“That’s outrageous,” said Vitello, putting her hands to her mouth.

“This is a Countrywide mortgage, isn’t it?” Obama asked.

Vitello nodded.

“Well, maybe you can get him to help you with (repairing) your fence.”

Obama drew laughs from his roundtable partners and many in the news media corps.

“My priority as president,” said Obama, “is going to be to restore a sense of fairness and a sense or responsible oversight in the lending industry.”

Possibly the most moving account of their problems was detailed by Lizarde, the small business owner who said his credit card debt mounted with increased interest rates until he could no longer pay his $700 health insurance premium.

“The question is: When does this stop?” Lizarde asked “I’m not the only person in the country in this situation. There are thousands of people.”

“Millions of people,” said Obama, who appeared moved by the accounts.

If elected president, Obama said he would crackdown on unscrupulous lenders and introduce a “credit card bill of rights” requiring disclosure of hidden credit costs to protect consumers lured by low credit card rates only to wind up over their heads in debt.

As he was leaving the backyard economic roundtable, Obama was asked about reports that he has compromised his attacks of the role of big money in politics and the influence of corporations by taking money from Wall Street interests.

“There’s no doubt that I got money from Wall Street because that’s where the money is,” he said. “We have a lot of supporters and a lot of contributors. We’ve raised, frankly, an awful lot of money in this campaign.”

Obama maintains that the bulk of his fund-raising has been from small contributors.

He was also asked how many credit cards he owns — two, he said, both with a zero balance.

“It hasn’t always been the case,” he said. “These stories are familiar to me.”

Obama said that it had not been too long ago that he and wife Michelle had debts from college loans and used credit cards to get by. 

“When I got out of law school and we got married, our combined student loan debt was higher than our mortgage,” he said. “It took us 10 years to pay that off, which meant that we couldn’t save.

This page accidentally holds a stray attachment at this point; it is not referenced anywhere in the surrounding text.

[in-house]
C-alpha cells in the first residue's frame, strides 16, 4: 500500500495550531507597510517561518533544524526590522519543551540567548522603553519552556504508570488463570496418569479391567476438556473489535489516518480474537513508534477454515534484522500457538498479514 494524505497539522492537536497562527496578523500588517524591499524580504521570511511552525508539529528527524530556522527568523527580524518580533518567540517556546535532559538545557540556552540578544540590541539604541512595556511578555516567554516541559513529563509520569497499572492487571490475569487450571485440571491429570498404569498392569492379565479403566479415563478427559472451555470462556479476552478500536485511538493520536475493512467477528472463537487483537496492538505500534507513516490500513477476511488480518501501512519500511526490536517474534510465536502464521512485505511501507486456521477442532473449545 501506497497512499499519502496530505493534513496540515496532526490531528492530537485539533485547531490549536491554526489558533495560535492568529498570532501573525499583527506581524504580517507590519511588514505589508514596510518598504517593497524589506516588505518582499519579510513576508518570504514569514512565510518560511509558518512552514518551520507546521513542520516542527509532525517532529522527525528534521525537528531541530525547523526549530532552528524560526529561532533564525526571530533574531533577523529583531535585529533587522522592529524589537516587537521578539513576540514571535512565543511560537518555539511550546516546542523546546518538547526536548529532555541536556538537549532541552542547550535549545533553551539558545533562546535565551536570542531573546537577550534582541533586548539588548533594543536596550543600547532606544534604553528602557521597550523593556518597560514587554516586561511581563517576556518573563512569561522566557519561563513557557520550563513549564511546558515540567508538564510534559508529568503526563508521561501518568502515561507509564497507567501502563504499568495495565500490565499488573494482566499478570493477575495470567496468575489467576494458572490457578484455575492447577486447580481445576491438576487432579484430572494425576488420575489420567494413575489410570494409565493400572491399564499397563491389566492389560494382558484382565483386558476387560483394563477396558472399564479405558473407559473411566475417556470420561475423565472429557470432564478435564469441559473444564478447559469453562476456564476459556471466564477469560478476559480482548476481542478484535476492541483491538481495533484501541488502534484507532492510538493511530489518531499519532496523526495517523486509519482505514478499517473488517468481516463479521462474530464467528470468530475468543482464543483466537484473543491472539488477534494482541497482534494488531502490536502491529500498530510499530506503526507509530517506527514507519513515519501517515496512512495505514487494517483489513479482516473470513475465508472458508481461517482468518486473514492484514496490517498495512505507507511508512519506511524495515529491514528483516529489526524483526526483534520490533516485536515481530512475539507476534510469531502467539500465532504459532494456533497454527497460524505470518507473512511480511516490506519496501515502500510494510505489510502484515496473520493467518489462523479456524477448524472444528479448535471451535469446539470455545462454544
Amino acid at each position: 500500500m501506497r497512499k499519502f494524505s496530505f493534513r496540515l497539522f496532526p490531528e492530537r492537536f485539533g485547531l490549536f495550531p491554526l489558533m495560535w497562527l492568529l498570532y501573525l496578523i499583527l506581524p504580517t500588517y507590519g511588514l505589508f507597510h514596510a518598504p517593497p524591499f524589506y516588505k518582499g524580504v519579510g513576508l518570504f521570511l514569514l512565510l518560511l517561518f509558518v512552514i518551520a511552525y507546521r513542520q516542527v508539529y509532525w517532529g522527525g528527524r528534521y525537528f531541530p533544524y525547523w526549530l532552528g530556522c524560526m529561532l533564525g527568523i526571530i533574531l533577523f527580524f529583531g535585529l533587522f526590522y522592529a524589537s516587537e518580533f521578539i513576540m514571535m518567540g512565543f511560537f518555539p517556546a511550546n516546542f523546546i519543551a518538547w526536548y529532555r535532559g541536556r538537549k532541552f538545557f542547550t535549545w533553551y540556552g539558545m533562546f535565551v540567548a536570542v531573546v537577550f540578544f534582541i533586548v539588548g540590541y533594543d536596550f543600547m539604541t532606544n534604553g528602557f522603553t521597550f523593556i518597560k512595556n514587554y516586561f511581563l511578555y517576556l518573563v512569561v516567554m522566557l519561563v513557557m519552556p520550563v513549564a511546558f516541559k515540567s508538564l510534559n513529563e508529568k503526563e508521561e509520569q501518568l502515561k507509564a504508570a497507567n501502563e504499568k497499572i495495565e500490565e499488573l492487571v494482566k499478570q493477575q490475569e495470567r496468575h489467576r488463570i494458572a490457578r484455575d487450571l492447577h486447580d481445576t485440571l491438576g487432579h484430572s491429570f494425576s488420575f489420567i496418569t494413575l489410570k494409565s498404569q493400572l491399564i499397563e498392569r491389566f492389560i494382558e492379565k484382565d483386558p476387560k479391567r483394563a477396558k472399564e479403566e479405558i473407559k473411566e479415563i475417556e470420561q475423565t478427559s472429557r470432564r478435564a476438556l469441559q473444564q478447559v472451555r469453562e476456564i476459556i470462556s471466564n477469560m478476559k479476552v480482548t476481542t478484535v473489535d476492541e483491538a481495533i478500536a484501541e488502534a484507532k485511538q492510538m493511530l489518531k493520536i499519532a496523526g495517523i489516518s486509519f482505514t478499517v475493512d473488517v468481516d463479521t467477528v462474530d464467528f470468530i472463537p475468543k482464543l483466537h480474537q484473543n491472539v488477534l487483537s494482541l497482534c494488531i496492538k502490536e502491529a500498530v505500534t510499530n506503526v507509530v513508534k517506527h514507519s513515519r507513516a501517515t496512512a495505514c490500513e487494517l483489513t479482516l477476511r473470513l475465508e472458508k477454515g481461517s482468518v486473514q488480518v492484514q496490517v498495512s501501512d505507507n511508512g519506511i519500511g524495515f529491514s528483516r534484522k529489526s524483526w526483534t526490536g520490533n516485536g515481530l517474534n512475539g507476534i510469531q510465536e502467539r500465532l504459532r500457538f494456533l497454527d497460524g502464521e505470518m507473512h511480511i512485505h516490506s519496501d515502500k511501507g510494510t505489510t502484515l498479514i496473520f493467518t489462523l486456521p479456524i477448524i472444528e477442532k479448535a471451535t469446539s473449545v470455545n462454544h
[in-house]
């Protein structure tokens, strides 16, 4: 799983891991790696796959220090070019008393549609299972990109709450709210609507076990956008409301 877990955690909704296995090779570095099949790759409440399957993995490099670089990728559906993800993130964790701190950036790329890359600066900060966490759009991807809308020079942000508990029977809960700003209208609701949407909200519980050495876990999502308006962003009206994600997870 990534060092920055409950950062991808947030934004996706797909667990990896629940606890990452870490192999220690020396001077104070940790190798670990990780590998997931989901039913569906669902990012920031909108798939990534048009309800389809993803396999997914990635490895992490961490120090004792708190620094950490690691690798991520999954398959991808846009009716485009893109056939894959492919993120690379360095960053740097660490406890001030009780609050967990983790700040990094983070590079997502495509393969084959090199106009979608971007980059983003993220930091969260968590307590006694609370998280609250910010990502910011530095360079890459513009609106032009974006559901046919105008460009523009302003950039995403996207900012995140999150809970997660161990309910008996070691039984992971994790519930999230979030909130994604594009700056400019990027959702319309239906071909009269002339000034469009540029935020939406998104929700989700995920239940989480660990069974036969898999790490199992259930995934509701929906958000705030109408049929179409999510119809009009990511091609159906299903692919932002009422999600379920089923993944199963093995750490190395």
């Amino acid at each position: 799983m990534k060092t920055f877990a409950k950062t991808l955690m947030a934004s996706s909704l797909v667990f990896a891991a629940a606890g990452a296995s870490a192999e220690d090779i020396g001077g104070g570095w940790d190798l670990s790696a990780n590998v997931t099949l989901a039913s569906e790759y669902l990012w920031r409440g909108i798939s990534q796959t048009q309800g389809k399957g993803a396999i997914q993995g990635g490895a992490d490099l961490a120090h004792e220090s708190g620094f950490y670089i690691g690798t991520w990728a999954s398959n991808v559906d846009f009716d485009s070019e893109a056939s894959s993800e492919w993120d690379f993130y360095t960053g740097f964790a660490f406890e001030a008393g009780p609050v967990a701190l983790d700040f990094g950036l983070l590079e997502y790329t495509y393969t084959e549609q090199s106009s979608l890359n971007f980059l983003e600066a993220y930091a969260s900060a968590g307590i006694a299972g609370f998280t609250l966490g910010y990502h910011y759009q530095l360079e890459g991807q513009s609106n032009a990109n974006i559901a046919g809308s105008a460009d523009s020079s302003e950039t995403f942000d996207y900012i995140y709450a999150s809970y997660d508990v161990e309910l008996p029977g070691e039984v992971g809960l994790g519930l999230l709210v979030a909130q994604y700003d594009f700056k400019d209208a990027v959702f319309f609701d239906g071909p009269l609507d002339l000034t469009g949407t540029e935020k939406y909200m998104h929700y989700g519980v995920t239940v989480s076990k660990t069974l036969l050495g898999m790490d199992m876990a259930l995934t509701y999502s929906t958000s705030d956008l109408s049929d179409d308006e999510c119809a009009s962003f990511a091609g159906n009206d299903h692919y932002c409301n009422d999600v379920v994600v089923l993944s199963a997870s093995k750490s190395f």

“It meant that we weren’t socking away for our kids’ college education. It meant that there were times where you had to use the credit card to close the gap. There was a time when we had some significant balances.”

The Obama financial picture changed with publication of his best-selling autobiography, “Dreams From My Father,” and a $1.9 million publishing deal for future books.

“We’ve been blessed over the last several years, but that’s a blessing,” Obama said. “It’s not that I somehow was smarter than everyone else.”


The Inevitably of Hillary… or Not

PUBLISHED: January 18, 2008, The Los Angeles Daily News


NORTHRIDGE, Calif. – Thousands of supporters braved chilly conditions Thursday in the San Fernando Valley to hear Sen. Hillary Rodham Clinton reiterate her plans to stimulate the country’s troubled economy on a day when fears of a looming recession sent the Dow Jones Industrial Average plunging more than 300 points. 

But hundreds of backers were left out in the cold at the Clinton rally at California State University, Northridge, where her campaign had booked the campus’s Grand Salon, which could seat only 250. 

Reaching out to those left in the elements, the New York senator personally greeted and shook hands with many outside the hall who had waited for hours. 

“Thank you! Thank you for coming!” Clinton said to some of them, waving to the crowd along with Mayor Antonio Villaraigosa, one of her national co-chairmen who campaigned with the former first lady throughout the day.

Clinton earlier appeared in Compton, where she invoked the legacy of Martin Luther King Jr. to the African-American congregation of the Citizens of Zion Missionary Baptist Church. 

Clinton’s visit to the Valley and elsewhere in Los Angeles was part of a two-day political blitzkrieg by the three remaining major Democratic candidates less than three weeks before California’s Feb. 5 presidential primary. 

Sen. Barack Obama campaigned in the Valley on Wednesday, and former Sen. John Edwards exhorted labor leaders for support Thursday in downtown Los Angeles. 

In his rally, Edwards called his campaign the “cause of my life” and appealed to union workers to create a “tidal wave of change to sweep across this nation.” 

“All of us together, we have a message for all America,” Edwards told more than 300 SEIU Local 721 workers gathered on the rooftop of its downtown Los Angeles building. “We are engaged in a battle for change.”